Rather than ramble on forever, I had better end this before losing the patience of any reader who has made it this far. Unfortunately, I have not said anything about the tweezers which you see employed everywhere, hairless Thai men plucking their few chin whisker and women their eyebrows. I even accompanied a lady who purchased a pair at a major mall. And I haven't mentioned the census takers who accost tourists on every corner to compile statistics for some government ministry ("Where are you from? Where do you live? Do you like Bangkok?"). I wanted to write about the prostitutes and ladyboys who stand in front of the Sukhumvit Starbucks to put on their makeup. Out front of Nana every night you can see a food cart selling insects, vendors carrying huge pandas and teddy bears as gifts presumably for the ladies, and frequently you must avoid the elephants lumbering along the soi.

I've seen three movies in the last three weeks, all of them in French with English and Thai subtitles. Last weekend I saw the delightful Belgian film "L'Iceberg," a screwball comedy about a woman who finds herself in the freezer of a fast food restaurant. And in my desire to understand the sleazy and seamier side of Bangkok life, I've visited the bars where freelancers hang out in the daytime and late at night after Nana closes, the cavernous Beer Garden on Soi 7, and the depressing basement bar Thermae on Sukhumvit between sois 13 and 15. One night I ventured to Soi 33 where the bars are named after artists, like Gaugin, Van Gough, Goya, Dali, Degas, Renoir and Manet. No one seems to know how it started, but the girls here dress up and the beer prices are double what you pay elsewhere.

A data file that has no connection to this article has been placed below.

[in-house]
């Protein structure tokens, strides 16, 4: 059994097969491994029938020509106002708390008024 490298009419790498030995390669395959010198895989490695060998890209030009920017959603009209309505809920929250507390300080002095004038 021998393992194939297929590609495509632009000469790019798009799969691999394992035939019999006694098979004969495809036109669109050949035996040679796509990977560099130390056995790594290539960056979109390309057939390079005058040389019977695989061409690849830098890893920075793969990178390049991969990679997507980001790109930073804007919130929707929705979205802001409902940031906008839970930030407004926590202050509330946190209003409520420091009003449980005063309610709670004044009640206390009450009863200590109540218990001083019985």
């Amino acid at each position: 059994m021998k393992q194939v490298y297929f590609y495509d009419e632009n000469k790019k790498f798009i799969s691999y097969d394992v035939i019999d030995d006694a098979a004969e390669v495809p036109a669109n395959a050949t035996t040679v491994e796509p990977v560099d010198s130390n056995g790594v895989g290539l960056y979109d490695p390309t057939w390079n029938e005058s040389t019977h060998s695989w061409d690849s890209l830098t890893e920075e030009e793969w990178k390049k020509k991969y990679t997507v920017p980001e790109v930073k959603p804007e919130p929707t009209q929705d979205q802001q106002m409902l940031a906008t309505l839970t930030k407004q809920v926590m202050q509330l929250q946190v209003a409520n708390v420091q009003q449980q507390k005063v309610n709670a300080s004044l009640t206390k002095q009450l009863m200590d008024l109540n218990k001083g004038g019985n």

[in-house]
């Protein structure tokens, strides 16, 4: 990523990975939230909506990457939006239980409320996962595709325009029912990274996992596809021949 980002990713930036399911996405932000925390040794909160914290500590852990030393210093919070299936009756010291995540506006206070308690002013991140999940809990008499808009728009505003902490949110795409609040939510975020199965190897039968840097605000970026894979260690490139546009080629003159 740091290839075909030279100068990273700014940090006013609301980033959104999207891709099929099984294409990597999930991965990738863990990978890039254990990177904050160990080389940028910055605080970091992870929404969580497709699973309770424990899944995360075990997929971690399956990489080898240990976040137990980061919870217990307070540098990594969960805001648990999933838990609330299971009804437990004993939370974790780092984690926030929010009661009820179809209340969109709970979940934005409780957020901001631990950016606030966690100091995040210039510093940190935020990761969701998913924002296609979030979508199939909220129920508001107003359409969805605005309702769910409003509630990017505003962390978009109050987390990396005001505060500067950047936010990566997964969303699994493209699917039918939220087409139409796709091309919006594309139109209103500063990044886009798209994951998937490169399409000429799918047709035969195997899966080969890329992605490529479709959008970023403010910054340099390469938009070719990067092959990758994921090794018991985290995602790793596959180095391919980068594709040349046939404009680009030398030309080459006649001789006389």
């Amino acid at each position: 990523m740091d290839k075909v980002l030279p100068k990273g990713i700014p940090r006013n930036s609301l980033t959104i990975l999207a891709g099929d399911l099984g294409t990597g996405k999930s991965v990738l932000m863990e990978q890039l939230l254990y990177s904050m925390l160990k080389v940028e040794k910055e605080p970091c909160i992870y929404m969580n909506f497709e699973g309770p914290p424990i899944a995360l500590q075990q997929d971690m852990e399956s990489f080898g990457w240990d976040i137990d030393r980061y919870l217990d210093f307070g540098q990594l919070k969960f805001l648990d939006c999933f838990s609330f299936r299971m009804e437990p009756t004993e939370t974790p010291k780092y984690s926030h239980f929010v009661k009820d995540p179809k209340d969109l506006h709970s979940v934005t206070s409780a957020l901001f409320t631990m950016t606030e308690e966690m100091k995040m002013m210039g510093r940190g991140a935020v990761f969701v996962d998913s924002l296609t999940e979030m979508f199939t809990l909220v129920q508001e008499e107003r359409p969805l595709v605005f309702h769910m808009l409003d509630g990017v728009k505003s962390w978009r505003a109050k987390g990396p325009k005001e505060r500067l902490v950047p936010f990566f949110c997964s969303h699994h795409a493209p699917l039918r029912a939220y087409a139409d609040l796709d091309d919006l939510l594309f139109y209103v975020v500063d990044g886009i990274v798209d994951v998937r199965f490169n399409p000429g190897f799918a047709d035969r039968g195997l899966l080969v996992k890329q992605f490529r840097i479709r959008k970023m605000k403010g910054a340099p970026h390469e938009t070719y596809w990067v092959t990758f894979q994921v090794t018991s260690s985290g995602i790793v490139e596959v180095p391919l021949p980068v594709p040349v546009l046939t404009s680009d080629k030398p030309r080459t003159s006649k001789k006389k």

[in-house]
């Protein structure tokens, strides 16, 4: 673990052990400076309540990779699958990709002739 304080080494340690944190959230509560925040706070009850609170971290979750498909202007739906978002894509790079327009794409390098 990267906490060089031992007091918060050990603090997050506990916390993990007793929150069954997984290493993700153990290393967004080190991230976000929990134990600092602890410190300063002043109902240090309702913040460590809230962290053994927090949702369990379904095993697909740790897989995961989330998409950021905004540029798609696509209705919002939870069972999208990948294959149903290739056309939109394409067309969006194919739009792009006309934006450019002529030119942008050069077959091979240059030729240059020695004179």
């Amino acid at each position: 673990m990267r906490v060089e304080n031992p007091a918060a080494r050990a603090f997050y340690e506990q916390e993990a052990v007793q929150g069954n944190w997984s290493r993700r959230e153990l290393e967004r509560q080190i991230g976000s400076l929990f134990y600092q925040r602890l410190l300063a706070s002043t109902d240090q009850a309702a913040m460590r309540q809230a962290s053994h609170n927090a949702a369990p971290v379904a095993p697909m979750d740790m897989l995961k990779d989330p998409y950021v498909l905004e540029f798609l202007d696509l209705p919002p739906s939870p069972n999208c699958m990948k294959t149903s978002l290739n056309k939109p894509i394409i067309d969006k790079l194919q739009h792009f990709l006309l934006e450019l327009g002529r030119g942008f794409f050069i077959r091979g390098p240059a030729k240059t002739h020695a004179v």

As I write this, a beautiful day with a pale blue sky and puffy white clouds, the saffron revolution in nextdoor Burma seems to have ended, not with a bang but a whimper. The people are cowed once again by a brutal military dictorship. Even though the UN envoy is visiting with jailed leader Aung San Suu Kri, the streets are apparently quiet. The government reports nine dead, but activists suspect many hundreds were killed and thousands are in jail. It remains to be seen how the people will react to their monks being so badly treated by the soldiers. One account I read says that the military is divided and that this disarray may bode well for future attempts at bringing the government down. At the end of the meeting at Baan Aree Library last week, Pandit led us in a metta meditation for the monks. And I received an email from Everyday Dharma in Santa Cruz saying that the merit from last weekend's retreat would be dedicated to the monks and the well-being of the people in Burma. Let us do whatever we can, meditate, pray, or just think good thoughts. And wish me well, please, on my visit to Laos.